On 12 February 2019, the Tenant Fees Act was passed into law. Announced in the Autumn Statement on 23 November 2016, the ban on tenant fees was introduced to Parliament in May 2018 as the Tenant Fees Bill.
In January, the Housing Minister in the House of Lords, Lord Bourne of Aberystwyth made a statement revealing that from 1 June 2019, all new and renewed tenancies will come under the scope of the new ban. All existing tenancies will be brought under the new rules from 1 June 2020.
“Implementation is, of course, subject to parliamentary timetables, and amendments we have made need to be considered in the other place. We also need to allow a period of time following Royal Assent to enable agents and landlords to become compliant with the new legislation. We, therefore, intend for the provisions of this Bill to come into force on 1 June 2019. This would mean that the ban on letting fees would apply to all new tenancies signed on or after this date.”
Lord Bourne of Aberystwyth, Tenant Fees Bill, Third Reading House of Lords
15 January 2019
Tenant Fees Act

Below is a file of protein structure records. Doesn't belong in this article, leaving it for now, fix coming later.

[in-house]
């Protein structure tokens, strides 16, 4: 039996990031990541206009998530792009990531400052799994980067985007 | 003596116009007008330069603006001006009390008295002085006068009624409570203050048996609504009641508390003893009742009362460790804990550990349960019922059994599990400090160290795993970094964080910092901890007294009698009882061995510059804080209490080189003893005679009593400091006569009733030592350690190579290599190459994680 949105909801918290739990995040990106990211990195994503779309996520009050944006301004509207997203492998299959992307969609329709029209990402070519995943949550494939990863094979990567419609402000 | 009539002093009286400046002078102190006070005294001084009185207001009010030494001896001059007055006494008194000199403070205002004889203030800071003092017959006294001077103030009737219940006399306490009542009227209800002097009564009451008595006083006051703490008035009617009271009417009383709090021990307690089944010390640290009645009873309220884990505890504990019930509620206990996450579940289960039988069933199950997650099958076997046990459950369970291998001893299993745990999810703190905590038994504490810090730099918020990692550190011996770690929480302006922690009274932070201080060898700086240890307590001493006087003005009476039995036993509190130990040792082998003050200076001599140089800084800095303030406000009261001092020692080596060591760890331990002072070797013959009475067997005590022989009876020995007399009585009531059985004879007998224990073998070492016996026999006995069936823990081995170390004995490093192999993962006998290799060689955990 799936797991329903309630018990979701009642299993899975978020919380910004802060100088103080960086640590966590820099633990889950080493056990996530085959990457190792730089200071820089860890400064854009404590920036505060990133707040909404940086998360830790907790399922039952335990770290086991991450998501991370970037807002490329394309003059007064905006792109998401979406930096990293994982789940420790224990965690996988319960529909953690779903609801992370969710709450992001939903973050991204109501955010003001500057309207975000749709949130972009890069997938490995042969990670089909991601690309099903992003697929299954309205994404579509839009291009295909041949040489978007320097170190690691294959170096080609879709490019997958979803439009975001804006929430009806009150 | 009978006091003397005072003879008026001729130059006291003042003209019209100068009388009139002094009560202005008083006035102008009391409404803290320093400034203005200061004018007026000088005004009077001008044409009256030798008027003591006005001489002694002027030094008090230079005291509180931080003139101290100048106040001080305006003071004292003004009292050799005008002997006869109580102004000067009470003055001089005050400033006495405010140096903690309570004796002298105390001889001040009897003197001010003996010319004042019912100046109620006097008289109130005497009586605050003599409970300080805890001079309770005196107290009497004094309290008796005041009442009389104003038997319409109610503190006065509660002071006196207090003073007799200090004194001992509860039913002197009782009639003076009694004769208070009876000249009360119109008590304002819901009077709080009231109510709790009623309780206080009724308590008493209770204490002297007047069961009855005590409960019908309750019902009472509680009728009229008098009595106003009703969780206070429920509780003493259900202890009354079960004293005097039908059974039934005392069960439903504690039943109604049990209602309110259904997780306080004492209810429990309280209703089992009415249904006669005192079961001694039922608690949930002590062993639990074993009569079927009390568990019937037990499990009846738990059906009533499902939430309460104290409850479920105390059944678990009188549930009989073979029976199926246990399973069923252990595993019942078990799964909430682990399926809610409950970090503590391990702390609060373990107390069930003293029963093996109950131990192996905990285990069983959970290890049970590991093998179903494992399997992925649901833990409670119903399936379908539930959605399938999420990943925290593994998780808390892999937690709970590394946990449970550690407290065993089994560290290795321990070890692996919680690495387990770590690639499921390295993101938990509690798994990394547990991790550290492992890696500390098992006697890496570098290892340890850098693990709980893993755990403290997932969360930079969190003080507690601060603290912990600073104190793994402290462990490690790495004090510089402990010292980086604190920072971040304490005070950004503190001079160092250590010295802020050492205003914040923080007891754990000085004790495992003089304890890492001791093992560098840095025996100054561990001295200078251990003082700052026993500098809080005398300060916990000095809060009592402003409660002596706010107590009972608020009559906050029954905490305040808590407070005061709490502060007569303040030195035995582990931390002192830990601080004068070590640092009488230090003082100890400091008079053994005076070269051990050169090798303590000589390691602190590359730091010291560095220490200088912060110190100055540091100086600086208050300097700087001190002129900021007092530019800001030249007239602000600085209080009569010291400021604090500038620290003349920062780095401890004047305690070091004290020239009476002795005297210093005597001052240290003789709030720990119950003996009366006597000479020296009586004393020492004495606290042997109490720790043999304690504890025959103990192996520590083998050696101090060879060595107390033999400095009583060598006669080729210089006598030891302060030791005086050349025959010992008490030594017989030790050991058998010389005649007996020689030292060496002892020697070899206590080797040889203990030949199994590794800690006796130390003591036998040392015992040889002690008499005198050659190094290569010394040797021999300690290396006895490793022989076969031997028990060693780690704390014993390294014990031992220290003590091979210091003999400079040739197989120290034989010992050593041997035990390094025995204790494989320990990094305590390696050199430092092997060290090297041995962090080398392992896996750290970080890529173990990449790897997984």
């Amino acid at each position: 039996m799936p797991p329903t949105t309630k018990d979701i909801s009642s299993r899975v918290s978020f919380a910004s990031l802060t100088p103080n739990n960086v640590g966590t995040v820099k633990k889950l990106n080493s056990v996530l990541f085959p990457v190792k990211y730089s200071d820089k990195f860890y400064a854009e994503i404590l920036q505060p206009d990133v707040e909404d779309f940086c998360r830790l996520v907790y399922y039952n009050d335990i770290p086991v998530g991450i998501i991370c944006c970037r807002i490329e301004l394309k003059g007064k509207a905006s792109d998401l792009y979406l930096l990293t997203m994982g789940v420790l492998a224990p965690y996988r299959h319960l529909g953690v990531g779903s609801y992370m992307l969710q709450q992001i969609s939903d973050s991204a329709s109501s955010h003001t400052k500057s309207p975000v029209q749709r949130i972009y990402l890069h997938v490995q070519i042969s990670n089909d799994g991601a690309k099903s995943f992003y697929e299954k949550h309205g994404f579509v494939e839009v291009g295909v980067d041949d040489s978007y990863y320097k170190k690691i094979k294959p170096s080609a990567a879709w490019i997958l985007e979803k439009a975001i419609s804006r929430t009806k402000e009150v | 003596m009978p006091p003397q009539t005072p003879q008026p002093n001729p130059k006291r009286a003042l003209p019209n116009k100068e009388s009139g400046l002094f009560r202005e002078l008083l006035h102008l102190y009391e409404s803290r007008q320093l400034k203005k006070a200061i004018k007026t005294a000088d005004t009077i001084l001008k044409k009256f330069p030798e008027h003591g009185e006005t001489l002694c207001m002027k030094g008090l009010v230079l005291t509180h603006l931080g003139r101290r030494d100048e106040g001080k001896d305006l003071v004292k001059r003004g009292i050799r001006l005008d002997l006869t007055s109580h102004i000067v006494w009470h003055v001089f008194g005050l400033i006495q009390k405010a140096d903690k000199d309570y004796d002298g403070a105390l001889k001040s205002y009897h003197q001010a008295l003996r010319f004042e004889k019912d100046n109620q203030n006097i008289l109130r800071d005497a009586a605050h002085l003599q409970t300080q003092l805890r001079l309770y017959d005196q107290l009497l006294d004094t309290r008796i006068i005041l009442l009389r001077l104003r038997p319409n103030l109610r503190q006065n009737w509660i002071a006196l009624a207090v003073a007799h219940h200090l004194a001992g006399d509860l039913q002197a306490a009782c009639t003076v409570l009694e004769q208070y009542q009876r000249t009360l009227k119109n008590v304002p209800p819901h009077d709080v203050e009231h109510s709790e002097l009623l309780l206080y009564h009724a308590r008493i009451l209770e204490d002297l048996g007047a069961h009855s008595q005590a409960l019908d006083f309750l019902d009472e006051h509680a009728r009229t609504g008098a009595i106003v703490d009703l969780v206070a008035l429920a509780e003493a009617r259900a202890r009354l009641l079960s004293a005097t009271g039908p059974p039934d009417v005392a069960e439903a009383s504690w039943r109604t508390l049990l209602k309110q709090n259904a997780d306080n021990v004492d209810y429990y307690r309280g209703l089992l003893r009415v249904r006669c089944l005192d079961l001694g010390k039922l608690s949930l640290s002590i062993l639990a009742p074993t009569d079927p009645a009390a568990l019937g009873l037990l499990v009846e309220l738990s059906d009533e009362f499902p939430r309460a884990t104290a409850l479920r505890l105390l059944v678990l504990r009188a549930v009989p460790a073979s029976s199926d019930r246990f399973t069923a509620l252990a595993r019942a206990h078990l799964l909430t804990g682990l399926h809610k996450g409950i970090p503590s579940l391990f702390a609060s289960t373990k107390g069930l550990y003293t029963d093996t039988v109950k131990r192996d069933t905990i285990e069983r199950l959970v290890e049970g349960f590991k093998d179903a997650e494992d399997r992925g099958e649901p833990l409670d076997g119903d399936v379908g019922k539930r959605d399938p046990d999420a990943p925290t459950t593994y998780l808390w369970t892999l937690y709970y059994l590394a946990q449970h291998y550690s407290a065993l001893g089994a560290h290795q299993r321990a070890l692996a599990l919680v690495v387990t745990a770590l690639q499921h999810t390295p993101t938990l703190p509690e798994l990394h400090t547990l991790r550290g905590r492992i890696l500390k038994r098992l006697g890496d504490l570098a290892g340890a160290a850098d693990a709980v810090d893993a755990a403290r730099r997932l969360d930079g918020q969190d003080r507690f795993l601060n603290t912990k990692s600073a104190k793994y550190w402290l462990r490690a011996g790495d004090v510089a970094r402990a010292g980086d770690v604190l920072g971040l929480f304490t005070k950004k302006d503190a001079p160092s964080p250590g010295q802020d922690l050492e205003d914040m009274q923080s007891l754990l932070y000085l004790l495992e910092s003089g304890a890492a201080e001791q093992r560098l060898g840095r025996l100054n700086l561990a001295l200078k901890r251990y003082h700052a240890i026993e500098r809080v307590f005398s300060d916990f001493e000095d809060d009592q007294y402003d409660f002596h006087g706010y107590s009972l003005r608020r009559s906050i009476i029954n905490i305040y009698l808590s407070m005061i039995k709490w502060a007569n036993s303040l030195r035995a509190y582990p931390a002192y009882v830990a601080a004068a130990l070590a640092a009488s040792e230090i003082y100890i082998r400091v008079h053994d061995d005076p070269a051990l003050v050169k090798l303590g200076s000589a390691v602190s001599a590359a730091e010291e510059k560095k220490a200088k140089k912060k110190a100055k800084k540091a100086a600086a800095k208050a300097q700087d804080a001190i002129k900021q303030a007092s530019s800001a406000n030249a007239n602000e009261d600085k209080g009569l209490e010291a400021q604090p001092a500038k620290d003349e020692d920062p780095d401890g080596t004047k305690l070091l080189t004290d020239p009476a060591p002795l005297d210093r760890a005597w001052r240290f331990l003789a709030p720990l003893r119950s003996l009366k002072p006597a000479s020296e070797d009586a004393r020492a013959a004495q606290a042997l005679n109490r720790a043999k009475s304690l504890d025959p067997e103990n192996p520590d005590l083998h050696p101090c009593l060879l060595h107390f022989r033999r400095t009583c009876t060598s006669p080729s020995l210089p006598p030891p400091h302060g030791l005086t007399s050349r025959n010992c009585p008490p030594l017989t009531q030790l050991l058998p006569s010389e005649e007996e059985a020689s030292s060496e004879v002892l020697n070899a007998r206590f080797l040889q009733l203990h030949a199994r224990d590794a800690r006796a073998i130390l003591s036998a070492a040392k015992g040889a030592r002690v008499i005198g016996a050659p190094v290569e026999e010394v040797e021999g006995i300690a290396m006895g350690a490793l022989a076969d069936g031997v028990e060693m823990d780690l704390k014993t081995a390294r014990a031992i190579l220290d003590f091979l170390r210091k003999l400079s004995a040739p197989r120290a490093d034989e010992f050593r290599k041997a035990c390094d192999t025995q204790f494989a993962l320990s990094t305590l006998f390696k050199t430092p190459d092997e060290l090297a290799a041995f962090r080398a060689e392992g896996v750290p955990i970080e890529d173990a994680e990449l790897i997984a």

The Tenant Fees Act sets out the Government’s approach to banning letting fees for tenants. The key measures of the Act include:
Tenancy Deposits must not exceed the equivalent of five weeks’ rent (unless the annual rent exceeds £50,000 in which case deposits are capped at six weeks’ rent).
Holding Deposits will be capped at no more than one week’s rent.
The amount that can be charged for a change to a tenancy will be capped at £50 unless the landlord demonstrates that greater costs were incurred.
The Consumer Rights Act 2015 is amended to specify that the letting agent transparency requirements should apply to third-party websites.
Alongside rent and deposits, agents and landlords will only be permitted to charge tenants fees associated with:
A change or early termination of a tenancy when requested by the tenant.
Utilities, communication services and Council Tax.
Payments arising from a default by the tenant where they have had to replace keys or a respective security device, or a charge for late rent payment (not exceeding 3% above the bank of England base rate).
A breach of the fees ban will be a civil offence with a financial penalty of up to £5,000.